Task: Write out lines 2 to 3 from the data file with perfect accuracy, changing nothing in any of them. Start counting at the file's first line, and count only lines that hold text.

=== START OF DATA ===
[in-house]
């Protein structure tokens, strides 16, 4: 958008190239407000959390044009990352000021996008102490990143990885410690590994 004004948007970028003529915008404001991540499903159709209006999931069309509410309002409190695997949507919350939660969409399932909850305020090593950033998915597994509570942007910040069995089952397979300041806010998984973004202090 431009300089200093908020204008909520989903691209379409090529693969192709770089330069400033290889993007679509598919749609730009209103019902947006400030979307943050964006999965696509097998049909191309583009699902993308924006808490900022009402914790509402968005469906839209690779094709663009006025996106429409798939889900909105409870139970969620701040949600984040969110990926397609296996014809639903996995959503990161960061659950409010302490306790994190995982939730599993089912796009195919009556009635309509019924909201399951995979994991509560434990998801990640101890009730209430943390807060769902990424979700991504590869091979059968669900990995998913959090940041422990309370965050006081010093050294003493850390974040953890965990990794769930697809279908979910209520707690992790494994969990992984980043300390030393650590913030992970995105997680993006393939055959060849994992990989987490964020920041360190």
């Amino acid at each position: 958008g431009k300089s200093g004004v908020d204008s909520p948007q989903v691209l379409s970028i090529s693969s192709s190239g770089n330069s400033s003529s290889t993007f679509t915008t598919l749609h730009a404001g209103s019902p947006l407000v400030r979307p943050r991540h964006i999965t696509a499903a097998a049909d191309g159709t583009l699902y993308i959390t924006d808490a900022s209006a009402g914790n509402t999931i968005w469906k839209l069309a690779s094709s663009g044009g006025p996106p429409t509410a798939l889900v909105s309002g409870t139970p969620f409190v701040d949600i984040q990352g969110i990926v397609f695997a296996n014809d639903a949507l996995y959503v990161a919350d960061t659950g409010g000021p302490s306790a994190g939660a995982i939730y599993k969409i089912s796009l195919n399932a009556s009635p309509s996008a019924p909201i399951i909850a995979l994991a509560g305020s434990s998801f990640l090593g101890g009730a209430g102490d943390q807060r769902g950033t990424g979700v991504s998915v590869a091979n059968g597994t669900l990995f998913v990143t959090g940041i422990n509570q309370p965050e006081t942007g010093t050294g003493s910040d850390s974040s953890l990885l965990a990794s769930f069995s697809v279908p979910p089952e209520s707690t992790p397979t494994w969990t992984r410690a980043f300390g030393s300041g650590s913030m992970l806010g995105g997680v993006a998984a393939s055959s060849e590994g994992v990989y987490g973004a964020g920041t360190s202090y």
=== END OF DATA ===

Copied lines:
């Protein structure tokens, strides 16, 4: 958008190239407000959390044009990352000021996008102490990143990885410690590994 004004948007970028003529915008404001991540499903159709209006999931069309509410309002409190695997949507919350939660969409399932909850305020090593950033998915597994509570942007910040069995089952397979300041806010998984973004202090 431009300089200093908020204008909520989903691209379409090529693969192709770089330069400033290889993007679509598919749609730009209103019902947006400030979307943050964006999965696509097998049909191309583009699902993308924006808490900022009402914790509402968005469906839209690779094709663009006025996106429409798939889900909105409870139970969620701040949600984040969110990926397609296996014809639903996995959503990161960061659950409010302490306790994190995982939730599993089912796009195919009556009635309509019924909201399951995979994991509560434990998801990640101890009730209430943390807060769902990424979700991504590869091979059968669900990995998913959090940041422990309370965050006081010093050294003493850390974040953890965990990794769930697809279908979910209520707690992790494994969990992984980043300390030393650590913030992970995105997680993006393939055959060849994992990989987490964020920041360190």
């Amino acid at each position: 958008g431009k300089s200093g004004v908020d204008s909520p948007q989903v691209l379409s970028i090529s693969s192709s190239g770089n330069s400033s003529s290889t993007f679509t915008t598919l749609h730009a404001g209103s019902p947006l407000v400030r979307p943050r991540h964006i999965t696509a499903a097998a049909d191309g159709t583009l699902y993308i959390t924006d808490a900022s209006a009402g914790n509402t999931i968005w469906k839209l069309a690779s094709s663009g044009g006025p996106p429409t509410a798939l889900v909105s309002g409870t139970p969620f409190v701040d949600i984040q990352g969110i990926v397609f695997a296996n014809d639903a949507l996995y959503v990161a919350d960061t659950g409010g000021p302490s306790a994190g939660a995982i939730y599993k969409i089912s796009l195919n399932a009556s009635p309509s996008a019924p909201i399951i909850a995979l994991a509560g305020s434990s998801f990640l090593g101890g009730a209430g102490d943390q807060r769902g950033t990424g979700v991504s998915v590869a091979n059968g597994t669900l990995f998913v990143t959090g940041i422990n509570q309370p965050e006081t942007g010093t050294g003493s910040d850390s974040s953890l990885l965990a990794s769930f069995s697809v279908p979910p089952e209520s707690t992790p397979t494994w969990t992984r410690a980043f300390g030393s300041g650590s913030m992970l806010g995105g997680v993006a998984a393939s055959s060849e590994g994992v990989y987490g973004a964020g920041t360190s202090y």